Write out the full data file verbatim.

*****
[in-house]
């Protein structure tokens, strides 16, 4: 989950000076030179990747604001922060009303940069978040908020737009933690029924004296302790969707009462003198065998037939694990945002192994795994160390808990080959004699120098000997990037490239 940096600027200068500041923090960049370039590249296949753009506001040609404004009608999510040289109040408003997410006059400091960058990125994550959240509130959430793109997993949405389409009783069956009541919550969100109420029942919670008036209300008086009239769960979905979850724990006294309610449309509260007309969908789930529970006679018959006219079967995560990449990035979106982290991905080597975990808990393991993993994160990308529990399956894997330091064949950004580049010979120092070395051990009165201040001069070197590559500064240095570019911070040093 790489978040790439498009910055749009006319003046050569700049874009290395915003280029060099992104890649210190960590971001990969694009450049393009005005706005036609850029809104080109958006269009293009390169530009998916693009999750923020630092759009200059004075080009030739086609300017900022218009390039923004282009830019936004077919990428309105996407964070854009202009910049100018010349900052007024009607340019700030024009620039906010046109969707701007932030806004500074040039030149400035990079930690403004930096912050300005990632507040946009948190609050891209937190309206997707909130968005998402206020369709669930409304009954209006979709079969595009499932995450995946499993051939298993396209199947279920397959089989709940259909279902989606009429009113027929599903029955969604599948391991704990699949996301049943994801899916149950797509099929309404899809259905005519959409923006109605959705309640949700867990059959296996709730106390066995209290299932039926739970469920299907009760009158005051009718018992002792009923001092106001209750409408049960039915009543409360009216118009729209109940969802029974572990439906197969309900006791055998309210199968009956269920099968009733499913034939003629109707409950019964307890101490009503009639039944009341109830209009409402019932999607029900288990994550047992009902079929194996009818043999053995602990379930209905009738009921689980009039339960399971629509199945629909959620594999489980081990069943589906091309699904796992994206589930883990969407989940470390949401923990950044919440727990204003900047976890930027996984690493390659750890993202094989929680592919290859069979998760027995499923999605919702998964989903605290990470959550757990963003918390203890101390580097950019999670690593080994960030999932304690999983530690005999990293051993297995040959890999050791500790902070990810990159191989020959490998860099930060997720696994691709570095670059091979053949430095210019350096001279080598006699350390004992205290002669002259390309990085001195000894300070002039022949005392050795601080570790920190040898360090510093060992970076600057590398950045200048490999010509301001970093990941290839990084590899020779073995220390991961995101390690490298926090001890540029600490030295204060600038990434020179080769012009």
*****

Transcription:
[in-house]
């Protein structure tokens, strides 16, 4: 989950000076030179990747604001922060009303940069978040908020737009933690029924004296302790969707009462003198065998037939694990945002192994795994160390808990080959004699120098000997990037490239 940096600027200068500041923090960049370039590249296949753009506001040609404004009608999510040289109040408003997410006059400091960058990125994550959240509130959430793109997993949405389409009783069956009541919550969100109420029942919670008036209300008086009239769960979905979850724990006294309610449309509260007309969908789930529970006679018959006219079967995560990449990035979106982290991905080597975990808990393991993993994160990308529990399956894997330091064949950004580049010979120092070395051990009165201040001069070197590559500064240095570019911070040093 790489978040790439498009910055749009006319003046050569700049874009290395915003280029060099992104890649210190960590971001990969694009450049393009005005706005036609850029809104080109958006269009293009390169530009998916693009999750923020630092759009200059004075080009030739086609300017900022218009390039923004282009830019936004077919990428309105996407964070854009202009910049100018010349900052007024009607340019700030024009620039906010046109969707701007932030806004500074040039030149400035990079930690403004930096912050300005990632507040946009948190609050891209937190309206997707909130968005998402206020369709669930409304009954209006979709079969595009499932995450995946499993051939298993396209199947279920397959089989709940259909279902989606009429009113027929599903029955969604599948391991704990699949996301049943994801899916149950797509099929309404899809259905005519959409923006109605959705309640949700867990059959296996709730106390066995209290299932039926739970469920299907009760009158005051009718018992002792009923001092106001209750409408049960039915009543409360009216118009729209109940969802029974572990439906197969309900006791055998309210199968009956269920099968009733499913034939003629109707409950019964307890101490009503009639039944009341109830209009409402019932999607029900288990994550047992009902079929194996009818043999053995602990379930209905009738009921689980009039339960399971629509199945629909959620594999489980081990069943589906091309699904796992994206589930883990969407989940470390949401923990950044919440727990204003900047976890930027996984690493390659750890993202094989929680592919290859069979998760027995499923999605919702998964989903605290990470959550757990963003918390203890101390580097950019999670690593080994960030999932304690999983530690005999990293051993297995040959890999050791500790902070990810990159191989020959490998860099930060997720696994691709570095670059091979053949430095210019350096001279080598006699350390004992205290002669002259390309990085001195000894300070002039022949005392050795601080570790920190040898360090510093060992970076600057590398950045200048490999010509301001970093990941290839990084590899020779073995220390991961995101390690490298926090001890540029600490030295204060600038990434020179080769012009």